Visiting Neuschwanstein Castle

You may think you’ve never heard of Neuschwanstein, but it’s one of those places you almost certainly know without realising it. If you’ve ever watched Chitty Chitty Bang Bang, you’ll know it as Baron Bomburst’s castle in the fictional kingdom of Vulgaria. And if you’re familiar with Disney’s archetypal fairytale castle, Neuschwanstein was the inspiration for it. It’s a place I’ve always been intrigued to visit, and when we were in Germany for a general aviation trade show last month, I was overjoyed to find that this incredible castle was an easy drive from our hotel. Snapping the photo below really was a dream come true!

IMG_4099

But let’s start at the beginning. We drove there straight from the airport, having picked up a hire car (always my preferred mode of transport when abroad, except in Italy!). Driving in Germany is a pleasure, so even if you’re not used to driving in Europe you won’t have any problems. The journey from the airport through the Bavarian landscape was wonderful; snowy Alps on the horizon, growing ever closer as we neared the castle. And then suddenly, there it is, perched improbably in the Alpine foothills and looking every bit as spectacular as you might expect. Needless to say, the photos don’t do justice to it at all.

P4172516

Like seeing any famous landmark for the first time – the Eiffel Tower, say, or the Athenian Acropolis – one’s first thought is “I can’t believe I’m really here”. I’d seen the castle so many times in photos and on film that to see it in real life was surreal.

P4172510

You can just see the turrets of Neuschwanstein – pronounced “Noish-van-stine” – peeking out above the treeline from the car park.

P1012470

The castle towers above the little town of Hohenschwangau, and it’s a fairly long and winding route up to it. You can either walk this or you can pay a small sum (€4 up, €2 down) to ride in a horse-drawn carriage up to the castle. We chose to walk, as it was a lovely day and the walk was welcome fresh air after an early start and flight.

Screen Shot 2018-05-12 at 16.17.43

P1012473

A side note: Neuschwanstein isn’t the only castle to dominate the skyline of this little village. This is (the somewhat less impressive) Hohenschwangau Castle, which I’ll come back to in a bit.

IMG_4031

After collecting our tickets from the ticket office (I’ll include lots more information about these at the end of this post), we bought a panini, some sweets and a bottle of water from one of the shops near the start of the route up the hill, but there are some places where you can get food up by the castle as well. The walk up to the castle is picturesque, taking you up through the forest past waterfalls and glimpses of the views beyond.

IMG_4040

IMG_4041

 

Before you know it, you’re at the foot of the castle. With this filter applied, it looks a bit menacing! The style, for those with an interest in architecture, is Romanesque Revival, and construction began in 1869.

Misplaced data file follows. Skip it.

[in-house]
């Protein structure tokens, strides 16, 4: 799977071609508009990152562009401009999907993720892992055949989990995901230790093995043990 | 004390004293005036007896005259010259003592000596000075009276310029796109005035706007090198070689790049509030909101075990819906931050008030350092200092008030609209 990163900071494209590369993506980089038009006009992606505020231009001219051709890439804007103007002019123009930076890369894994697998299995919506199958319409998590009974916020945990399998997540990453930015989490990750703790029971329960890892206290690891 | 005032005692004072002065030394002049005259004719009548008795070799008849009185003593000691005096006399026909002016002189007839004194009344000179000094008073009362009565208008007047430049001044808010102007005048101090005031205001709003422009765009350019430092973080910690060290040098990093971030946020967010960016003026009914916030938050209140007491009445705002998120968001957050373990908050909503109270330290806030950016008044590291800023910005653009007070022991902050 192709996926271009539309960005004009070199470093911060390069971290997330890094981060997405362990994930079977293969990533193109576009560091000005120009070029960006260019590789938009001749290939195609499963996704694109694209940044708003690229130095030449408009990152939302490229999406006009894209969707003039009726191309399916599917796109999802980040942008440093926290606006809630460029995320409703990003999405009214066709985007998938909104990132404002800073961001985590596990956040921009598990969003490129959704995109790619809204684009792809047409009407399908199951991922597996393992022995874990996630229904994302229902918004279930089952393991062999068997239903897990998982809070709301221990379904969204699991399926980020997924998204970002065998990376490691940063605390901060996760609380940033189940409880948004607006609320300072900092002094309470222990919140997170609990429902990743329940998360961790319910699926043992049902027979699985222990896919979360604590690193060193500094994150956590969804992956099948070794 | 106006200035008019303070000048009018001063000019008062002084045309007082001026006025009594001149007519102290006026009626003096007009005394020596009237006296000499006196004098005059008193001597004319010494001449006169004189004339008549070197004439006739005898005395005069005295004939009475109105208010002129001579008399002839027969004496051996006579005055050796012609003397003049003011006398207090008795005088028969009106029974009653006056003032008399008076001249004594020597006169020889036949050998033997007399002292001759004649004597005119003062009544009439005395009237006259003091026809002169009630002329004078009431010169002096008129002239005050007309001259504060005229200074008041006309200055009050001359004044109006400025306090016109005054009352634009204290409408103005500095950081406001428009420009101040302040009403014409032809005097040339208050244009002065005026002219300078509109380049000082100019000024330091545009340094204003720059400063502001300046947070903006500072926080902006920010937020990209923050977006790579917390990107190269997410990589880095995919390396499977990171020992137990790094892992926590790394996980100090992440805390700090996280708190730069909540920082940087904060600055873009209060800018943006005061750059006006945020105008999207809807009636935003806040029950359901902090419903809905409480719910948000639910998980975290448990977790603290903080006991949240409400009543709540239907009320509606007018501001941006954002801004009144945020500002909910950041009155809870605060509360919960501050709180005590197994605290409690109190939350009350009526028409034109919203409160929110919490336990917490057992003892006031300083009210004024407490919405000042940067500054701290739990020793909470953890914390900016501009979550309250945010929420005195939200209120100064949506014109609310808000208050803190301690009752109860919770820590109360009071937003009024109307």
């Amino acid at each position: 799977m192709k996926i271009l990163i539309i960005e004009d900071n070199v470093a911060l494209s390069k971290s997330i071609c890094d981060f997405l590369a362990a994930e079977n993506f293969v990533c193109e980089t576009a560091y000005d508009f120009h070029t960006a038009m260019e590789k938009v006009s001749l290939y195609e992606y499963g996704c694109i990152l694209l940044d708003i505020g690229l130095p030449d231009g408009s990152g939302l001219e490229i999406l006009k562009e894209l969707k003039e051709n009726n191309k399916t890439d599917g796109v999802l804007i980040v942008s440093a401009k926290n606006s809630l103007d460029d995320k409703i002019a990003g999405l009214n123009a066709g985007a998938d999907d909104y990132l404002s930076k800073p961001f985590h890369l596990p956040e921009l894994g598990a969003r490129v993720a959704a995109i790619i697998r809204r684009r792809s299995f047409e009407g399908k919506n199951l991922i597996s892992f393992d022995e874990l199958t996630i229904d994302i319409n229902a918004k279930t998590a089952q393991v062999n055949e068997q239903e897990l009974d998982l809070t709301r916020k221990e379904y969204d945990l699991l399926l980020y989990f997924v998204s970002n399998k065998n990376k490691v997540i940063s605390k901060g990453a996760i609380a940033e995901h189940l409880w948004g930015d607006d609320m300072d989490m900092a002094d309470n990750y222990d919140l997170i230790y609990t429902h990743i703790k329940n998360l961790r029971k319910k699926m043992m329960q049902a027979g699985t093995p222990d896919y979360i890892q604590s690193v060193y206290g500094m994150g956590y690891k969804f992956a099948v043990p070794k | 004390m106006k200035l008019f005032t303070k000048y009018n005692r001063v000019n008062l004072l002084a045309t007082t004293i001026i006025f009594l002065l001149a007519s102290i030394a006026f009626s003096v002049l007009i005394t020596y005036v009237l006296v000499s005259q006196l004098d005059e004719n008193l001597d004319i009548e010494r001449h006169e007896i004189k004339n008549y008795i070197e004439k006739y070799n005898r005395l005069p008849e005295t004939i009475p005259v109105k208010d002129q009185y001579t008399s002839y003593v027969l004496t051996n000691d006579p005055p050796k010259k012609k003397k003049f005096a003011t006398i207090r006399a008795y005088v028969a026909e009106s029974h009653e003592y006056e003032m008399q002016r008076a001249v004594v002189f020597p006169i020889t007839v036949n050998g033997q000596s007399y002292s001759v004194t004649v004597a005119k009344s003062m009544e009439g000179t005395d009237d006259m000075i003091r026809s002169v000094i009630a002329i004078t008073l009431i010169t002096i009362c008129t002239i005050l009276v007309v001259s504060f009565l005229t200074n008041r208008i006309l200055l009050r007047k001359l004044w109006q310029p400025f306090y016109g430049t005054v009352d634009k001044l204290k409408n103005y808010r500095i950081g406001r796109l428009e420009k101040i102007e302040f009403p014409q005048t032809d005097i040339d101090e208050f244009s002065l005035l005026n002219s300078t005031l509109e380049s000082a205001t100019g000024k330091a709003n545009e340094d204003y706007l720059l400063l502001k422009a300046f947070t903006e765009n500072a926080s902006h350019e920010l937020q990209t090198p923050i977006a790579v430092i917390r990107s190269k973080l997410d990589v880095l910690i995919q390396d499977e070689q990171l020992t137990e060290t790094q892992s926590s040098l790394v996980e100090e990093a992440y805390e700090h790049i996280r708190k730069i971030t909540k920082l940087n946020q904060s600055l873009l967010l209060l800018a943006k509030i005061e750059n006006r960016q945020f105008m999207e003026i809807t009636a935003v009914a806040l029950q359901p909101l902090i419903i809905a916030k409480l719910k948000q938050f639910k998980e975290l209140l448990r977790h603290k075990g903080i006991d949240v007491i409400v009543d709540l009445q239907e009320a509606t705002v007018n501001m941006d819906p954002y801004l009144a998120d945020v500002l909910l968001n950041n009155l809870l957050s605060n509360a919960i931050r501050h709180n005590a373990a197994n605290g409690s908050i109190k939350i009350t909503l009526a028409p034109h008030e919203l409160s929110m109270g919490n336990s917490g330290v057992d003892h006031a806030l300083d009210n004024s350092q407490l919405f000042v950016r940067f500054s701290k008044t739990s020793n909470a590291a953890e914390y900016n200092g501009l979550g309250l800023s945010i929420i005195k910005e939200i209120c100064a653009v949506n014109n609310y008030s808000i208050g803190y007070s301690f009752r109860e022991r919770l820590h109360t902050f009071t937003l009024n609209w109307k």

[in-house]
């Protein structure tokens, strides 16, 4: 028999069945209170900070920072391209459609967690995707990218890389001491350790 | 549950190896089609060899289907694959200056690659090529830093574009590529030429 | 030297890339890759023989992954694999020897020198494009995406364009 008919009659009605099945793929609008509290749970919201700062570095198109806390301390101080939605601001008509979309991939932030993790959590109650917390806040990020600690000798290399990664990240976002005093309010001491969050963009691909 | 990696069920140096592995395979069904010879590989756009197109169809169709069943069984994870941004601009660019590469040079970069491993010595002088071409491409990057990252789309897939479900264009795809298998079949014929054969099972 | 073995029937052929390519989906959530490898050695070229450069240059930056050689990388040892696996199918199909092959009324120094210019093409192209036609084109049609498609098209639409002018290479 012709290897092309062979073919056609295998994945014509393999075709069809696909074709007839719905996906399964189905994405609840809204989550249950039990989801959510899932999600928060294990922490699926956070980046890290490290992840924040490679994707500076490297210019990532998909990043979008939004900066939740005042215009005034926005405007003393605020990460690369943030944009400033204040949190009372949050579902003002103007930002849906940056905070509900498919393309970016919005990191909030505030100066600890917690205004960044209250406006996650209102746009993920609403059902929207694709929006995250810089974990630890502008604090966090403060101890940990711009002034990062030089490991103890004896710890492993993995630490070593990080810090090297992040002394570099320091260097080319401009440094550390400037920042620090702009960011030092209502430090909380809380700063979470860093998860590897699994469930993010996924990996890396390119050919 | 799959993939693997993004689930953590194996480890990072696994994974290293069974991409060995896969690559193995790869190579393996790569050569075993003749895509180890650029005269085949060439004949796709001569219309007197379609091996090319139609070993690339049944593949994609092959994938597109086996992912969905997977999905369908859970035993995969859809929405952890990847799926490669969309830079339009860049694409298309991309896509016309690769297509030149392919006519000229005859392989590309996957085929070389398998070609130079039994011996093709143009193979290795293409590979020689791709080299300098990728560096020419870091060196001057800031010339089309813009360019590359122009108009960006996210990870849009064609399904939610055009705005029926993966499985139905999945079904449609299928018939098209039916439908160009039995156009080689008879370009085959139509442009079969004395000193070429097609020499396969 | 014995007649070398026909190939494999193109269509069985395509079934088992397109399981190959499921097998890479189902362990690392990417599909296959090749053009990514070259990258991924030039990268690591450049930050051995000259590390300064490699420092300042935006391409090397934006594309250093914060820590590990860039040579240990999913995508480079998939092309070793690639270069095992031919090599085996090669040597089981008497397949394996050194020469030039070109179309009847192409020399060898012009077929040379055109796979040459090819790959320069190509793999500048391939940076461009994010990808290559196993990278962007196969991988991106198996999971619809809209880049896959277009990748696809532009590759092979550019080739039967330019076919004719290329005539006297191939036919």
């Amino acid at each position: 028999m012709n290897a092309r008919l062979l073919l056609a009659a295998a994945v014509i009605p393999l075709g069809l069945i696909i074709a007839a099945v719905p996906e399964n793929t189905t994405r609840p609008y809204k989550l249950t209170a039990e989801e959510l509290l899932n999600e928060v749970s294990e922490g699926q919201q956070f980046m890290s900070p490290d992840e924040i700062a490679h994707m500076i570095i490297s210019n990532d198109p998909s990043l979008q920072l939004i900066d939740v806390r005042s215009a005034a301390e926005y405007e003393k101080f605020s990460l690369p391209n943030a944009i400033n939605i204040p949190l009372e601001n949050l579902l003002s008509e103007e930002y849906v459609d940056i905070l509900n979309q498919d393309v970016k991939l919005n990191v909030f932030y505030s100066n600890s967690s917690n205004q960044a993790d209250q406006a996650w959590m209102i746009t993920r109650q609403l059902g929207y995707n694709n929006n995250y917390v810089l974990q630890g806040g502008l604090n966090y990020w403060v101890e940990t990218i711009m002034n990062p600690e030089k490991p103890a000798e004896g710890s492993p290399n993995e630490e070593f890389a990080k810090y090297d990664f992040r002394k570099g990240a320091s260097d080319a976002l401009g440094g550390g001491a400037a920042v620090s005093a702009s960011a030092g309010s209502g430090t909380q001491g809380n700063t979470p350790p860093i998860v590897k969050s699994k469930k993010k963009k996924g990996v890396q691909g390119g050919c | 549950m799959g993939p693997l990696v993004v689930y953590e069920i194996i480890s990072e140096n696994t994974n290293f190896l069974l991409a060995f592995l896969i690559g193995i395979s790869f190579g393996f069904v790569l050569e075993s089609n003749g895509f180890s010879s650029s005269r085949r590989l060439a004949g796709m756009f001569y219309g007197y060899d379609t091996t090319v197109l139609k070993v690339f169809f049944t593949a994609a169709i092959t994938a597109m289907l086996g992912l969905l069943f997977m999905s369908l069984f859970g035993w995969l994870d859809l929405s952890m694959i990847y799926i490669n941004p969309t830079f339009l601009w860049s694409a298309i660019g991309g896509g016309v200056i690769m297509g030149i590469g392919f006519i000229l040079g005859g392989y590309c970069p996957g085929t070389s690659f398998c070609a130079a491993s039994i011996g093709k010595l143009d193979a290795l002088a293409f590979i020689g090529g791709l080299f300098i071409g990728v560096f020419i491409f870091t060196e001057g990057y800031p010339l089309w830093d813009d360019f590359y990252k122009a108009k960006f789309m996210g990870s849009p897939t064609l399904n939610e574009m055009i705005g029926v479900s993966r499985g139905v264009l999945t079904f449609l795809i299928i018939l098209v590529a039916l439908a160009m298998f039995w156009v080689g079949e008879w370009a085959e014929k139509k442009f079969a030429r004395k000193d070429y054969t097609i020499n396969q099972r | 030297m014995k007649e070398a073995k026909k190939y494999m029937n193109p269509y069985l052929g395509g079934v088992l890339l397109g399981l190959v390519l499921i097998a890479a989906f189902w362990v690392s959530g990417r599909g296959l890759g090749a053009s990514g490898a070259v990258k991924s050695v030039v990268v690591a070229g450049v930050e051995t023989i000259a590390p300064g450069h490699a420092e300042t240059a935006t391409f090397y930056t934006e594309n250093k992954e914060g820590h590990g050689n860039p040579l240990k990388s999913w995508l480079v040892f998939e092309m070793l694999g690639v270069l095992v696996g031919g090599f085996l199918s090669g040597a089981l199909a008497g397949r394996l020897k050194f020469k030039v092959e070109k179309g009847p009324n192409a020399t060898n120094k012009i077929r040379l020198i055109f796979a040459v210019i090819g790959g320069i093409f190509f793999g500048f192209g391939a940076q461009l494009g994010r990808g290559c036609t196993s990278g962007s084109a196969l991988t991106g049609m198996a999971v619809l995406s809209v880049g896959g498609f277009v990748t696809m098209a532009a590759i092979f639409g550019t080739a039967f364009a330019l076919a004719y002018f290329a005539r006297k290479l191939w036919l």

IMG_1329_2

Because the path is so winding, you get to see the castle from lots of different angles and, if you’re anything like me, you have to stop to take photos at a rate of about half a dozen a minute.

IMG_1330_2

The views get better and better the higher you get.

P4172505

We owe the existence of Neuschwanstein to the fantastical vision of the eccentric King Ludwig II of Bavaria, who indulged in several grand architectural projects of which Neuschwanstein is only the most famous. He grew up in Hohenschwangau Castle, the yellow castle on the right of this picture (the one I mentioned earlier). Another interesting fact: while Neuschwanstein stood in for the outside of Baron Bomburst’s castle in Chitty Chitty Bang Bang, it was Hohenschwangau where they filmed the interior castle scenes.

P1012485

Neuschwanstein (which means ‘New Swan Stone’) replaced two earlier ruined castles that Ludwig would have known as a child.

IMG_4090

The really famous view of Neuschwanstein is from the Marienbrüke bridge, pictured here from inside the castle. As you can see, it’s not really for the faint-hearted!

P1012501

It’s surprisingly easy to miss this bridge unless you’ve done your research and know about it. It’s about a 15-20 minute walk from the castle itself up a winding path to the bridge, and as we had a bit of time before our tour, we did that first. The path is the one you can see on the left of this picture.

P1012496

The views on the way up were amazing.

IMG_1332_2

IMG_4089

The walk is rewarded with the most awe-inspiring view of the castle and the open landscape beyond. I’m not exaggerating when I say that it was one of the most impressive things I’ve ever seen. One wonders how on earth they managed to build on such seemingly precarious foundations.

IMG_1331_2

There is another hiking trail leading away from the bridge that apparently gives another great view, but it was a bit unstable after recent rain, and the view it affords of the castle and gatehouse would’ve been spoiled by the scaffolding currently shrouding the gatehouse (thankfully not visible from the angle in the photo above), so we’ll save that for the next time. When it was time for our tour, we went back to the castle and waited in the courtyard for our ticket numbers to come up. Our guide was a chap called Herr Schubert, who conducted us on a fascinating half-hour circuit of the state rooms. Only about 15 of the rooms in the castle are finished (out of more than 200), and unfortunately photography wasn’t permitted inside, so you’ll have to make do with some views out of the windows to accompany this commentary (click the room links here to see some official photos).